Taking those important first steps toward raising a reader doesn't have to be a challenge. Below are some answers to commonly asked questions to help you set the stage for your newborn’s lifetime of literacy:
How do babies use books?
Babies love to observe. Every time you read to your baby, you reinforce basic reading concepts, such as turning pages and following text from left to right. As you read a book together, point to the pictures, name them, and talk about them. As your infant grows, he will imitate you by turning pages or pointing to objects.
Babies also like to be held and spoken to. And books provide the perfect opportunity for them to learn about speech patterns and how to make sounds
How can I be sure that my baby enjoys reading?
Books provide vital one-on-one time for you and your infant. Through the sound of your voice and the warmth of your body, your baby will come to think of reading as a pleasurable activity.
What kind of book is best for infants?
Newborns see things best from about a foot away — or the distance from your face to your baby's while you're holding him. So it's best to select books with high-contrast images. Black-and-white illustrations and patterns (stripes, polka dots, checkers) provide plenty of entertainment for infants of this age.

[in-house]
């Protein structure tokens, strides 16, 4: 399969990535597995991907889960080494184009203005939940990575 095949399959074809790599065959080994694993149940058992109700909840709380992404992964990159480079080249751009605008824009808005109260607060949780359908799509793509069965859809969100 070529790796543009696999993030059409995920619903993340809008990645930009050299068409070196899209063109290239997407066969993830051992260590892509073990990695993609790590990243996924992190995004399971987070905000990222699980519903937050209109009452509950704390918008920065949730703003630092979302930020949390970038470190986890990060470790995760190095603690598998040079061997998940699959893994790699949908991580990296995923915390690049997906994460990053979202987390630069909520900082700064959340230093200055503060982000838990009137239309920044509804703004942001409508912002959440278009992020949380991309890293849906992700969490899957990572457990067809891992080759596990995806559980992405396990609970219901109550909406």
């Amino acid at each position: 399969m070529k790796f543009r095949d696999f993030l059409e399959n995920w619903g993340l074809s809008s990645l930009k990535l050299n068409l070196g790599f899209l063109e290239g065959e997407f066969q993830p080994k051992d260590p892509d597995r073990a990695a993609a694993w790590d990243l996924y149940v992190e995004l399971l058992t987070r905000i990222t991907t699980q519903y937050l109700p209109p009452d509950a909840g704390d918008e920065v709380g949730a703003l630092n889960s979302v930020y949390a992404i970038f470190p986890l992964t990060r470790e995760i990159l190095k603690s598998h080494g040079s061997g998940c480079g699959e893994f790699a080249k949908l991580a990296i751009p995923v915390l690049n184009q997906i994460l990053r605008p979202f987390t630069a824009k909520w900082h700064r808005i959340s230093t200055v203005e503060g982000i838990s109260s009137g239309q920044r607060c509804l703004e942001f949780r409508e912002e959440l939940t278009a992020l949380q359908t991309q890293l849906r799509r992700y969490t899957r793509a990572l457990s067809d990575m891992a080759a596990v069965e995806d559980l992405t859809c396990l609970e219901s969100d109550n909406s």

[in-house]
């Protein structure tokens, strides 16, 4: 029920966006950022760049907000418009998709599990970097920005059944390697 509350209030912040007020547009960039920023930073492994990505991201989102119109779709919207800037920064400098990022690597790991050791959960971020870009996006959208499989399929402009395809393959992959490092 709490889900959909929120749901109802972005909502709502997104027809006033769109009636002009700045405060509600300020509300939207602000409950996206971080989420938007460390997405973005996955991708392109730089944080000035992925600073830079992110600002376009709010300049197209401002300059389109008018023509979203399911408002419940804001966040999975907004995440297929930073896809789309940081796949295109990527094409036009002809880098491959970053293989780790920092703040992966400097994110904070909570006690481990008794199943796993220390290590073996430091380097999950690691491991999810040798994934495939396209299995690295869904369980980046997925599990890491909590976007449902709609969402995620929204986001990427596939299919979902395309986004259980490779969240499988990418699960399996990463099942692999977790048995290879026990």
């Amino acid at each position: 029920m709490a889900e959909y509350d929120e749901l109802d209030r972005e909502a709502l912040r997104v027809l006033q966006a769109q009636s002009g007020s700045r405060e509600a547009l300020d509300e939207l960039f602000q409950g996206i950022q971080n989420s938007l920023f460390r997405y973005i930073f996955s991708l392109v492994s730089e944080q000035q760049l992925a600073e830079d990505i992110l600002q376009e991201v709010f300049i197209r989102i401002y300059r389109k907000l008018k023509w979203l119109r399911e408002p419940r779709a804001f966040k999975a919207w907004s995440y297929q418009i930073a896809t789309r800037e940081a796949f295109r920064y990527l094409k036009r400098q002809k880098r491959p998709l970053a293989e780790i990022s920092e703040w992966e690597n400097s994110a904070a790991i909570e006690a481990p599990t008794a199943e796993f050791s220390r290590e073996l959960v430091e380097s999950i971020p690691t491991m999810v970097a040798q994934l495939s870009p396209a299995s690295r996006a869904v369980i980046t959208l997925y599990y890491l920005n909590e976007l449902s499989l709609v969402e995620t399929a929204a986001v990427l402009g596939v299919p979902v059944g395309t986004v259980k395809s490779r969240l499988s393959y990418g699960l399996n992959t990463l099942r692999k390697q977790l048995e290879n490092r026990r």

To stimulate older babies, look for books that require some manual dexterity. Lift-the-flap books, touch-and-feel books, and chunky board books sized for little hands are both fun and challenging.
Most babies do not have the attention span required for lengthy picture books, so stick to simple text and rhymes accompanied by vivid pictures. Also, sturdy construction is important — you want books that will last!
Remember that while babies aren't born book lovers, they are born learners. And the more you read to them, the more they learn. They learn to love the feel of the pages in their hands (or their mouth), the sound of your voice, the beauty of the illustrations — the joy of a good book.